North Notes
Spokane-North Rotary Club
June 24, 2024
          July 1 – No Meeting -- Happy Fourth of July weekend!
          July 8 – Mary Charbonneau, who started a small free food pantry by her Little Free Library in her front yard
          Rich Bosaaen (pronounced Boe-sanne, like Roseanne) who lives in Orlando and is here visiting his mom.  Rich was sponsored 28 years ago as a Rotary International Exchange Student to Belgium – by Spokane North club!
          Janice and Scott McKorkle, who just moved into Cliff Cannon neighborhood from Sammamish and will be moving from the Issaquah club to ours!  Welcome!
Happy Buck$:
          Dr. Steve Boharski, as of Tuesday, June 25, is losing a prefix – no more Dr.! He will be retiring from his Garland Veterinary practice! He had another happy buck for a week of fishing in Sitka, AK.
          Bill Simer was happy that, as an avid bicyclist 30 years ago, he “still has air in my tires” and dusted off his bike after encouragement from a friend.
          Jerry Logan had a similar “dust-off” with a 1883 Harley sportster.
          Eric Johnson was doubly happy after his oldest daughter graduated from Central Washington University and he had a boys trip to Hermosa Beach.
          Sheila Fritts was happy that a friend of hers in Zambia has re-enrolled in biology classes after reading about the science work Rotary International is doing.
          Sandy Fink was happy her 92-year-old brother is out of the hospital.
Former Exchange Student’s Memories & Thanks
          Rich Bosaaen spoke to the club.  Lenore Romney got an email saying he was our sponsored RI exchange student 28 years ago, “can I come back?”
          Rich was always interested in traveling since he was a kid growing up here. He said he would look at brochures and think, “where can I get besides Spokane?” A teacher and counselor told him “there’s this club and they are looking for someone who could possibly go abroad for a year.”  The brochures he was reviewing were trips for tens of thousands of dollars. He was selected to spend his senior year in Belgium.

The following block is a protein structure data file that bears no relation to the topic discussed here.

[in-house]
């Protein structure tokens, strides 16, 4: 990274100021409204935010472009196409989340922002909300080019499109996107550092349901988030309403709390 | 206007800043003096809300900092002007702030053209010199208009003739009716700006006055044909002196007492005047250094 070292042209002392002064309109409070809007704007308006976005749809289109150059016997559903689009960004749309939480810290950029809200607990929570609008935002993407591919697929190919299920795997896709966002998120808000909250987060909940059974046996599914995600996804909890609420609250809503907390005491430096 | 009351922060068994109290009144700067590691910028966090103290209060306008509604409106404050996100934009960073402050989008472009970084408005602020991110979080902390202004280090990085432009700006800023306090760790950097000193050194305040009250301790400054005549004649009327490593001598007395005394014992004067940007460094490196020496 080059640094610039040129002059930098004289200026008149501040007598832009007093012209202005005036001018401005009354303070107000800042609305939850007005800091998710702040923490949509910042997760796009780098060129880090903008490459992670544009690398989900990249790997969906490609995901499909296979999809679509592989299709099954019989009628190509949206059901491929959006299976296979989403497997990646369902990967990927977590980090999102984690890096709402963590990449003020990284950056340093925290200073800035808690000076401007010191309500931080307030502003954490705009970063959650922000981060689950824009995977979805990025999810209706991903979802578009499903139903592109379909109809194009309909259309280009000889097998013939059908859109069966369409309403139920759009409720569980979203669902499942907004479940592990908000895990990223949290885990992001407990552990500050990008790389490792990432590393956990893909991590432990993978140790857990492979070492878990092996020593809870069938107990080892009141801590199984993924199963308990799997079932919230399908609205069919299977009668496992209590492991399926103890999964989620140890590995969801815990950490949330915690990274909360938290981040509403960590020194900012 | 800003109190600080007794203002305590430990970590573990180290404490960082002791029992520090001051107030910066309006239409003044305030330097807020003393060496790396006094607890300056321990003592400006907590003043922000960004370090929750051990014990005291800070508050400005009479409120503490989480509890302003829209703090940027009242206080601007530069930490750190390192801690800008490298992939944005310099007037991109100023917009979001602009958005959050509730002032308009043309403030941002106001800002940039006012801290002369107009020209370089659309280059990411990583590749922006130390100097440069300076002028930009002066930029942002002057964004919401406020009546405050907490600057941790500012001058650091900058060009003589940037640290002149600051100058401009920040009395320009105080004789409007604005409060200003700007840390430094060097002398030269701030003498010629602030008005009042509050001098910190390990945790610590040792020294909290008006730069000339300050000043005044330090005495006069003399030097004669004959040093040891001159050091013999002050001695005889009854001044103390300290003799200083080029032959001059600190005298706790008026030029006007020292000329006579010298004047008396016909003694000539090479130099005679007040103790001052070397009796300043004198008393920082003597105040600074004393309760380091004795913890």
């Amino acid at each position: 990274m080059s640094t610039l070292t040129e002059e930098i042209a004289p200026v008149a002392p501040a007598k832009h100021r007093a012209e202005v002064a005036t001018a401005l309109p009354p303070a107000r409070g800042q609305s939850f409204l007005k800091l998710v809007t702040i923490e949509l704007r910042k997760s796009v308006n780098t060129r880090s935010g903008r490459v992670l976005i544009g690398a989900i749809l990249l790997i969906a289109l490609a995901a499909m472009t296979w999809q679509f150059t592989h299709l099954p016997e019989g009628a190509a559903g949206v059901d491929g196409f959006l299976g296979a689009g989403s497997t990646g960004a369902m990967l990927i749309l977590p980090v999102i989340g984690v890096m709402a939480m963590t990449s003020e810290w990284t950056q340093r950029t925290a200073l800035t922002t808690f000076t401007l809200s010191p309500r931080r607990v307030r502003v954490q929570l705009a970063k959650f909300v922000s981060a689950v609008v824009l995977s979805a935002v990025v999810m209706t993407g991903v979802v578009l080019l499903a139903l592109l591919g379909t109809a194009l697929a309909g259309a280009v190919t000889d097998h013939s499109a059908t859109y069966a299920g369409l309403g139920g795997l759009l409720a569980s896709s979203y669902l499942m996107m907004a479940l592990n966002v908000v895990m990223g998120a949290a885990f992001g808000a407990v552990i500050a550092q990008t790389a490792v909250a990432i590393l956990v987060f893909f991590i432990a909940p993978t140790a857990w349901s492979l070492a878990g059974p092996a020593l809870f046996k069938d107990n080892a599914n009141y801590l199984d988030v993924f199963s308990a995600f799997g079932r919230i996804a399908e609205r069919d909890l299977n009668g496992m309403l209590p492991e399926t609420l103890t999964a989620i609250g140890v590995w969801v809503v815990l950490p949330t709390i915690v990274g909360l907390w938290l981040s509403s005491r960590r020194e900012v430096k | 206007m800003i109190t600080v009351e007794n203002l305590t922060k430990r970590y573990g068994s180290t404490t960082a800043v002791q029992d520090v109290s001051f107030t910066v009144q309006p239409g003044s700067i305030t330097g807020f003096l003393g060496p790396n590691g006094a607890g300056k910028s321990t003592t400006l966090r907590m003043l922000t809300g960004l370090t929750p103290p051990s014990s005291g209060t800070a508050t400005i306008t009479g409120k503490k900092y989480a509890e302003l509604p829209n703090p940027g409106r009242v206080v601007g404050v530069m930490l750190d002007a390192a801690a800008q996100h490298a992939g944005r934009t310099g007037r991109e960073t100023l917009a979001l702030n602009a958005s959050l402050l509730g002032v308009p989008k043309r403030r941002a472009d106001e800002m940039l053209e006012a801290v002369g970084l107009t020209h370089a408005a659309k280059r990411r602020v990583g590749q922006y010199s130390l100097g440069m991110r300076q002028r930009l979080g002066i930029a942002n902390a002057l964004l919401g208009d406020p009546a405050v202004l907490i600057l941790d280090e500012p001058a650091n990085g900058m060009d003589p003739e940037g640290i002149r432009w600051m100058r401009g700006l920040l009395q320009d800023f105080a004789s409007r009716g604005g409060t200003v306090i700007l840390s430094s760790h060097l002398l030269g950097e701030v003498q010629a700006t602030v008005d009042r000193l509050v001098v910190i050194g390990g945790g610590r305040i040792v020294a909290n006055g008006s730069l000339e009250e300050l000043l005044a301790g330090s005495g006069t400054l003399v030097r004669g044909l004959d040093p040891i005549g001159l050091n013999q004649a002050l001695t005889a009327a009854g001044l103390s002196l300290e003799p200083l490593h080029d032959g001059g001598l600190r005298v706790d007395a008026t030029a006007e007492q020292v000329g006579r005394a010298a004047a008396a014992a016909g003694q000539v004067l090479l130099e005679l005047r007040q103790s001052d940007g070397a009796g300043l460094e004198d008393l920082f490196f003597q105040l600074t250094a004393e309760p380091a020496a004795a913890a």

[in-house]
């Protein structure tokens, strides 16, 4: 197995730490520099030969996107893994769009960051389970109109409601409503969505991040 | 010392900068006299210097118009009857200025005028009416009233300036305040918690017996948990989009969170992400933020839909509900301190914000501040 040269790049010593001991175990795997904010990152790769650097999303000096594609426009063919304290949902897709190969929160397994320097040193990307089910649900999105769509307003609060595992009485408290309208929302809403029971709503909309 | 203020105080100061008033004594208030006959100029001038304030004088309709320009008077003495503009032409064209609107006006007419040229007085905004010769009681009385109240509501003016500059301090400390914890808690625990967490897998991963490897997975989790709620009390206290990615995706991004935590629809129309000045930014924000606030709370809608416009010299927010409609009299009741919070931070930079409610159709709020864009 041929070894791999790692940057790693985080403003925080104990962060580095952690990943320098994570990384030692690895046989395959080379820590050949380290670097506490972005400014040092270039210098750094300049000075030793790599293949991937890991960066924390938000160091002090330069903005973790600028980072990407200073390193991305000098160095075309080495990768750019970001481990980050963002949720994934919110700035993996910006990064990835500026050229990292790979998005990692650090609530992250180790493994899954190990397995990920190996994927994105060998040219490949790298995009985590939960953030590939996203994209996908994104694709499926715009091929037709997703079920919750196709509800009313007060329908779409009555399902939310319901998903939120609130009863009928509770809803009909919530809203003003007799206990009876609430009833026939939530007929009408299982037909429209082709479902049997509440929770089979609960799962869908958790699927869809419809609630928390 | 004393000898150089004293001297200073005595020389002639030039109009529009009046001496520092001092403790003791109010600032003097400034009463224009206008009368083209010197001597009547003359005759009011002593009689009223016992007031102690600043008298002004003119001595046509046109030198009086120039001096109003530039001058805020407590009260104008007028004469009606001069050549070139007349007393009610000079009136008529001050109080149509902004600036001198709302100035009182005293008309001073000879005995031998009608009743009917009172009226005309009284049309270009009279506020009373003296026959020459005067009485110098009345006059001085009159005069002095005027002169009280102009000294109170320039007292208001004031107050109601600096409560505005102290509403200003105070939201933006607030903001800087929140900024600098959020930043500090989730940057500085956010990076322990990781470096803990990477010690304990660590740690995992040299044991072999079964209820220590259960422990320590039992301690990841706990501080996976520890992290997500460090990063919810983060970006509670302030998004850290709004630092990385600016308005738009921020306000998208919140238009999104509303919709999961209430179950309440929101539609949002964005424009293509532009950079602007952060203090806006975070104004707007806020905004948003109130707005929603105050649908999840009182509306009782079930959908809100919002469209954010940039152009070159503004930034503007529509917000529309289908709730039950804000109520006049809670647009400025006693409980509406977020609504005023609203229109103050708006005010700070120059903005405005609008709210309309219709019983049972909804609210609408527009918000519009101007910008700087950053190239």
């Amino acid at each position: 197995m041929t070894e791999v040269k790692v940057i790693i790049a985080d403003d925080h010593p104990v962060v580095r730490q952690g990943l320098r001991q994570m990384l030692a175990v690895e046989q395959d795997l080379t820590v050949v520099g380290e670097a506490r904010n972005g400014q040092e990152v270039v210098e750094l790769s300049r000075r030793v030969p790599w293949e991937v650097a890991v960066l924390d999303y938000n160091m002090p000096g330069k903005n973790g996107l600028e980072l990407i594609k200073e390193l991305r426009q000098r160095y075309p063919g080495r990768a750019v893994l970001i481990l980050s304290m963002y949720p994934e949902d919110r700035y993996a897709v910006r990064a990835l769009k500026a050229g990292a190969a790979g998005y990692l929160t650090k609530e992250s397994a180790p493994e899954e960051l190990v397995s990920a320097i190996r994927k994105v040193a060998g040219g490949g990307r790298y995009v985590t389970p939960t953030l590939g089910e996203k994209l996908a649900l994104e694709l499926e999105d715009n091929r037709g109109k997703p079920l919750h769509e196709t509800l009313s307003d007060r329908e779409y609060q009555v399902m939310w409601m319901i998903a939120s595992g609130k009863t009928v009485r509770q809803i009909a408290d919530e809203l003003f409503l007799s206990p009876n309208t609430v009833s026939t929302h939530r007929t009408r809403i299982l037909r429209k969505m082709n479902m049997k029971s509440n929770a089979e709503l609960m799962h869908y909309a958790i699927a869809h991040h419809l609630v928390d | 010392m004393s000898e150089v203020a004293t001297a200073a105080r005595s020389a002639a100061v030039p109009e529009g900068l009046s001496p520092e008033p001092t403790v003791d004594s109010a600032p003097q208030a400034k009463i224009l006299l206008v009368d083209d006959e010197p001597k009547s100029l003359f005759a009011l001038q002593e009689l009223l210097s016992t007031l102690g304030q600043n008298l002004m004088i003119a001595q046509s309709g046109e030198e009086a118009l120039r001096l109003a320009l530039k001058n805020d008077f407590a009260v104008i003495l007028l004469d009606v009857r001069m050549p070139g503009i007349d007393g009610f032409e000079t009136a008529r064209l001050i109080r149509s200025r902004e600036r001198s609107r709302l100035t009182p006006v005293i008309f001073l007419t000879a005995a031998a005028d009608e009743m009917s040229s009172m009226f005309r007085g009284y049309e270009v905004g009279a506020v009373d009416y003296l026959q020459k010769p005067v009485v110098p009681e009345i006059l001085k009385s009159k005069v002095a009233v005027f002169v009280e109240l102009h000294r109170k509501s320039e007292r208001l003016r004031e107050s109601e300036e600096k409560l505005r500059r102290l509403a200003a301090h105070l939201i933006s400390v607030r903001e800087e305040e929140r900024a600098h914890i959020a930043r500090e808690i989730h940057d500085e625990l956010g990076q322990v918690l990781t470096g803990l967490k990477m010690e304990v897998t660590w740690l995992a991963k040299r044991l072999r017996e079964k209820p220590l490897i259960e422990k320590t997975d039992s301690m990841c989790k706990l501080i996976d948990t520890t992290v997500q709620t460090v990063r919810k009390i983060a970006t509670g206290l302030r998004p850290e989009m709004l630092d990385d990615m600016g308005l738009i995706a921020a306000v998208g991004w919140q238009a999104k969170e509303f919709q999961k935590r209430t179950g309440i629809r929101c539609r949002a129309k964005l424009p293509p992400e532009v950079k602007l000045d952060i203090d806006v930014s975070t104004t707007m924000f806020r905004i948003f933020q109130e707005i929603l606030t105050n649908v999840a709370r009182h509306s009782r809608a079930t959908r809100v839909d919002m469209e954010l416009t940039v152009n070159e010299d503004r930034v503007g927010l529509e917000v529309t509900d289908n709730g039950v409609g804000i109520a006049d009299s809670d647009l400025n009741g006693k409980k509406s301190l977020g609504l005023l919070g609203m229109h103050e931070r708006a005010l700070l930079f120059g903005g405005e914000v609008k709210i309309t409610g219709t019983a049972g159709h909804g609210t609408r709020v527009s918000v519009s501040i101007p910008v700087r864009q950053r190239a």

“I was in a Rotary club for seven years, and I used to tell them, you guys changed my life.  You opened doors” that may not have opened otherwise, he said.  Our club must have spent about $7000 for his year in Belgium, “which I knew nothing about and I didn’t speak French.”  He arrived on a plane with 200-250 other North American exchange students all going to Belgium.  “It was chaos” at the airport when they deplaned and tried to find their families.
          Rich “immersed myself in the culture and language” and took advantage of opportunities like joining 54 other exchange students to go to Brussels for a side trip. “It really opened up the world. Those were the things I always dreamed about as a kid, and you guys made it happen.” He lived with two host families during his senior year, one who lived next to a farm, and one who lived in a farmhouse with a network of corridors that hid 12 Jewish children during WWII.
          After his year in Belgium, he had to take 2 classes  –  college prep English and, ironically, current world affairs – at North Central when he came back in order to graduate and be accepted by North Dakota State University in Fargo.  He chose it because it offered reciprocity with WA and “was the furthest place I could get and still drive to get there and be in a different environment.”
          After 2 years, he got an internship at Disney World, then earned his degree at the University of South Florida in Tampa, and now is in Orlando working in the travel & hospitality business with Marriott International. He recently took his son to meet his host family in Belgium. At his Tampa Rotary Club, he worked to bring 2 exchange students in and send 2 local students abroad. So he said he tried to give back and also help other kids experience what he did.
          Steve Boharski noted that since another exchange student was sponsored 15 years ago, his family has had five exchange students and met the family of a student in Italy on a trip
          Prez Bill noted that Shadle Park has had some communication about a student who wants to apply for a RI exchange student scholarship. Scott McKorkle offered to help as the Issaquah club has done many exchanges.
Paul Harris Recognition
          Dave Peterson was awarded by Prez Bill his 3 sapphire Paul Harris pin, which indicates that Dave has contributed more than $4000 to the Rotary Foundation since he joined this club on July 1, 1976
          Dave was a sustaining member who set up quarterly billing to add $25 for the Foundation.